What a totally fun and interesting day in Southern New Mexico. It warmed my midwestern heart to be able to stroll down a city street full of other strollers looking over farmers market goodies and crafts during Las Cruces twice-weekly market (Saturdays and Wednesdays.) This time of year there were more crafts than produce but we did spot some garlic and lettuce. Mostly we saw pecans (and pecan-infused lotions and potions), southwestern-themed woodwork and photography, turquoise jewelry.
The market is held on Main Street, which has some interesting old adobe and brick buildings, including a theater decorated with colorful terra cotta. On nearby streets, we found similar buildings in the Mesquite Historic District, home to small shops run by independent entrepreneurs. We began the day in the district with coffee at the welcoming Beck’s Roasting House and Creamery.
As fate would have it, it was the third Saturday of the month, which I learned from a flyer in the Beck’s bathroom, is when a local church group “Weaving for Justice” sells Maya textiles hand-woven by women in Chiapas, Mexico. At the church, a kind older woman with long white hair showed us around and explained the church’s project to provide work and money for impoverished Mexican families. We left with a bag full of hand-woven placemats and scarves, hand-embroidered pillowcases and two hand-made woolen animal dolls (an owl and llama).
A short drive away, Mesilla felt a bit more like Santa Fe, with a small concentration of adobe houses containing shops for tourists around a pretty central plaza dominated by a Catholic Churchthat is on the national historic register and is often used in film shoots. It’s pleasantly rougher around the edges and with much more reasonable prices for artwork. In one gallery that was having a reception, I bought a handmade silk poncho-like blouse for $30 and a one-of-a-kind ceramic plate for $35.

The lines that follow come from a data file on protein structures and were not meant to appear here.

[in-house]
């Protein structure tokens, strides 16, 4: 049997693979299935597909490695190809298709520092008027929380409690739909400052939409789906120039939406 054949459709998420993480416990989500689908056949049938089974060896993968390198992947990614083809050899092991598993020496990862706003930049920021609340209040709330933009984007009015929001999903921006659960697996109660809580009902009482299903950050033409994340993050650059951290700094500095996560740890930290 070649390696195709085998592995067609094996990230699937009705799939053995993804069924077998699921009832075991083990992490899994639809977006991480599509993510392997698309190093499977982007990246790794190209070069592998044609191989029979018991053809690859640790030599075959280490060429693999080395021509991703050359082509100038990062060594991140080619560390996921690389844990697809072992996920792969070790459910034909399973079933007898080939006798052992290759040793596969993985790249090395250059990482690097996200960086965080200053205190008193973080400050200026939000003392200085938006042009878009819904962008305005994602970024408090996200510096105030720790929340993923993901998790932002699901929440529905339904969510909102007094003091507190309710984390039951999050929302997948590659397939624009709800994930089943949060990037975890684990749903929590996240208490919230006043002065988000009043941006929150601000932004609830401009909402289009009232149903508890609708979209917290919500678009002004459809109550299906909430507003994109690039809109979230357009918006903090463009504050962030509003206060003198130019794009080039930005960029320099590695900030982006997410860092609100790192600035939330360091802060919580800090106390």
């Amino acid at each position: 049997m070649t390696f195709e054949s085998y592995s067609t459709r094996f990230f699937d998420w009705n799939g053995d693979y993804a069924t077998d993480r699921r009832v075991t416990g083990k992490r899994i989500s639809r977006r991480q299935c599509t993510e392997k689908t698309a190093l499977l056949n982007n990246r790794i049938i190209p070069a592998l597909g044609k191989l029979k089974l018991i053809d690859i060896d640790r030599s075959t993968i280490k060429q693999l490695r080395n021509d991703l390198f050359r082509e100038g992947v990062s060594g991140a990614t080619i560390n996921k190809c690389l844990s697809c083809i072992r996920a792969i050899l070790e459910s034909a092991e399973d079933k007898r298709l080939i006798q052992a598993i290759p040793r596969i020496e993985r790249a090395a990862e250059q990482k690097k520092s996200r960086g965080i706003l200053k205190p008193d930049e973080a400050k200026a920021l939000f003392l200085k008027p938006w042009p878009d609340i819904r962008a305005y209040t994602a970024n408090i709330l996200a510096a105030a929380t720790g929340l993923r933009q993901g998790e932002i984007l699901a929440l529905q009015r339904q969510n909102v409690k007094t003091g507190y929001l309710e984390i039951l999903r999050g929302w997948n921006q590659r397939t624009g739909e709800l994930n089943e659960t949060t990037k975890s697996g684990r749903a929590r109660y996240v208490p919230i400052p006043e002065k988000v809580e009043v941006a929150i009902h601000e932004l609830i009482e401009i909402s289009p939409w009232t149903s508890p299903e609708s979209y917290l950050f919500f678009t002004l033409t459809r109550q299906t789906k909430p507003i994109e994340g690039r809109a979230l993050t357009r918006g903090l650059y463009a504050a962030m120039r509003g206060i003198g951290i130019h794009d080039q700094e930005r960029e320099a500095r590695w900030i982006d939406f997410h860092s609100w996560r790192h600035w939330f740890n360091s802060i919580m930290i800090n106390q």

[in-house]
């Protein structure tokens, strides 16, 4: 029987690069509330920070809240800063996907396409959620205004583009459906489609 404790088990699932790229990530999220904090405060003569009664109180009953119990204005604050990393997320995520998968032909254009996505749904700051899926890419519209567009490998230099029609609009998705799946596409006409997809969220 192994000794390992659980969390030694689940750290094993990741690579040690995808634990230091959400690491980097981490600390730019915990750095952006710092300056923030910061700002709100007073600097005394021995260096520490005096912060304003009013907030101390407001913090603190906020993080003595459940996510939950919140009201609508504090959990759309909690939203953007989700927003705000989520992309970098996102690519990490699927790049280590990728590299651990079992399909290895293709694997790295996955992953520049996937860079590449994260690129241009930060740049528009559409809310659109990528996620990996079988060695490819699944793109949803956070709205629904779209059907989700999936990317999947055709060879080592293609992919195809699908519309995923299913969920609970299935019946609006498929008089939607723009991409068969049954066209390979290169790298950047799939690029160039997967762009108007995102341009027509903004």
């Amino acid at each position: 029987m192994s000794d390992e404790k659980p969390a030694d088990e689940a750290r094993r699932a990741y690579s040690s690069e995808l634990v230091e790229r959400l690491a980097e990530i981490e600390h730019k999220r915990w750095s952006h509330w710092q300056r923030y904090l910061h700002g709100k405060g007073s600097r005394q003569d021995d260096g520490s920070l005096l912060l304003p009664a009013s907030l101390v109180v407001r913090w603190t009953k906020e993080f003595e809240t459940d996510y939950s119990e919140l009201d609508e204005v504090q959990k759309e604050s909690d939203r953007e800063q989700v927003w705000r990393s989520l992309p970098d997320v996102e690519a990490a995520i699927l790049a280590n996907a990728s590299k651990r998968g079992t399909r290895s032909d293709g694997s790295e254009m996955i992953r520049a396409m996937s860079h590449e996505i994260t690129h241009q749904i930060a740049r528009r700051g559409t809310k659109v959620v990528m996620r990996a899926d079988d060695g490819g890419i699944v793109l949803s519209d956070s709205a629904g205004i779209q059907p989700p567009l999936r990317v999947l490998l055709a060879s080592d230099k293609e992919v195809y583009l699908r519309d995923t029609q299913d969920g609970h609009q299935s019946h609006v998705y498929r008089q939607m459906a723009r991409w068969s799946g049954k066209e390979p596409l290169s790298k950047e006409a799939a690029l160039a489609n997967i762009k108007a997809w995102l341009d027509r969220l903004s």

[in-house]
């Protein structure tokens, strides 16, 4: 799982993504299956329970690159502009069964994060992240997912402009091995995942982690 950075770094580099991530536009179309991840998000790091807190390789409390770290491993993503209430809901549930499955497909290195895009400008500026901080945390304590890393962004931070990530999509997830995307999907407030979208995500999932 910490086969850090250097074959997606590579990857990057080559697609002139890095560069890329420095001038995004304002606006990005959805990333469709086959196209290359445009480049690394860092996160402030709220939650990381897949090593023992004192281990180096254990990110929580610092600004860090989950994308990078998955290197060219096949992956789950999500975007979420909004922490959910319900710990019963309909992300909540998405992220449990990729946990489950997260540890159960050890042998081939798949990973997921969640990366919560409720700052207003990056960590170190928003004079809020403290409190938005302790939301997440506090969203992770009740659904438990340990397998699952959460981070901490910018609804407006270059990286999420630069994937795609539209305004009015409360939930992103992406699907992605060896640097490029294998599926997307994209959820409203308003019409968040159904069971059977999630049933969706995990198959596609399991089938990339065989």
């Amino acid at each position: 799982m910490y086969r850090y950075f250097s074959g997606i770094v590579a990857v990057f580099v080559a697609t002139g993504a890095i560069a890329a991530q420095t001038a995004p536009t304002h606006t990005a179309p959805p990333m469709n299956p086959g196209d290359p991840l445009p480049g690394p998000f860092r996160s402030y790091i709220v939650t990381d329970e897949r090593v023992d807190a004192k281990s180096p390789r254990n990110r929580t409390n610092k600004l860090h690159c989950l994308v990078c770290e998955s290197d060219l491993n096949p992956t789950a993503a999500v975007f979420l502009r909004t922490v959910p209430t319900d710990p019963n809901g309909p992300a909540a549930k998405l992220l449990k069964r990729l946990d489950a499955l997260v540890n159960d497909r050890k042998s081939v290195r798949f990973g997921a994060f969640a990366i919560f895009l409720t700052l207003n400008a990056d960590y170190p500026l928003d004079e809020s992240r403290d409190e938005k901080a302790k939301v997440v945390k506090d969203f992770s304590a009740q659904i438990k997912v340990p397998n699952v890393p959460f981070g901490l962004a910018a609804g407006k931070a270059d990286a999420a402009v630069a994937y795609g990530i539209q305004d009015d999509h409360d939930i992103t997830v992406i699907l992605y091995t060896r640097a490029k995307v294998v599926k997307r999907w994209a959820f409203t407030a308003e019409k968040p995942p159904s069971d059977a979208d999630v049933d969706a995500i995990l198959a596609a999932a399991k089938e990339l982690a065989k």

There seemed to be a battle of the local nuts going on, with two stores facing off across from each other on the plaza, one selling all things pecans, the other all things pistachios. (Unwilling to take sides, we bought both.)
We popped into the famous historic Double Eagle restaurant, circa 1849 and the Plaza’s oldest structure, according to a lengthy history provide as a handout by the restaurant, filled with Victorian armchairs and old oil portraits. We gawked at ornate “Imperial Bar,” which sports a 30 foot hand carved oak and walnut bar, light fixtures with Lalique Crystal rosette shades, an antique brass foot rail, two seven foot tall French Baccarat Crystal chandeliers, and a tin ceiling with bits of 18 karat gold. No wonder visiting movie folks reportedly hang out here.
Once the home of some of Mesilla’s fancy families, Double Eagle was named after the eagle-adorned 1880s era twenty dollar coin by a Roswell NM native who bought the building in 1970. (The Roswell guy became president of Atlantic Richfield Oil.)
The sunlit “”Billy the kid” patio (yes Billy was around here) has a seven- foot carved stone fountain surrounded by palms, an eccentric space that reminded me New Orleans. The restaurant is fancy but has a casual cousin called Pepper’s.
We ate instead at the wonderful local specialty market FARMesilla, which looked like something out of Magnolia mag, a bright airy space full of local meats, cheeses, eggs, sausages, spirits, jams, salsas, bread, oils, vinegars, soaps and lotions. At a counter, we ordered interesting entrees that we ate outside on a patio. Delicious and different and such small portions, which I found refreshing after days of eating huge heaping plates of beans, rice and melted cheese atop meat. Example: my Green Chile Cheddar Polenta, a small mound of creamy polenta topped with a soft-cooked egg, green Chile (of course), melted orange cheddar and a strip of crispy sweet Serrano bacon, served with a small container of what I later learned was “carrot habanero” hot sauce. Delicious and different. We brought home crunchy slight sweet blue corn bread muffins. On our way out of town we stopped at one of the outposts of the Las Cruces frozen custard maker Caliche but skipped the green Chile topping option, choosing heath bars instead.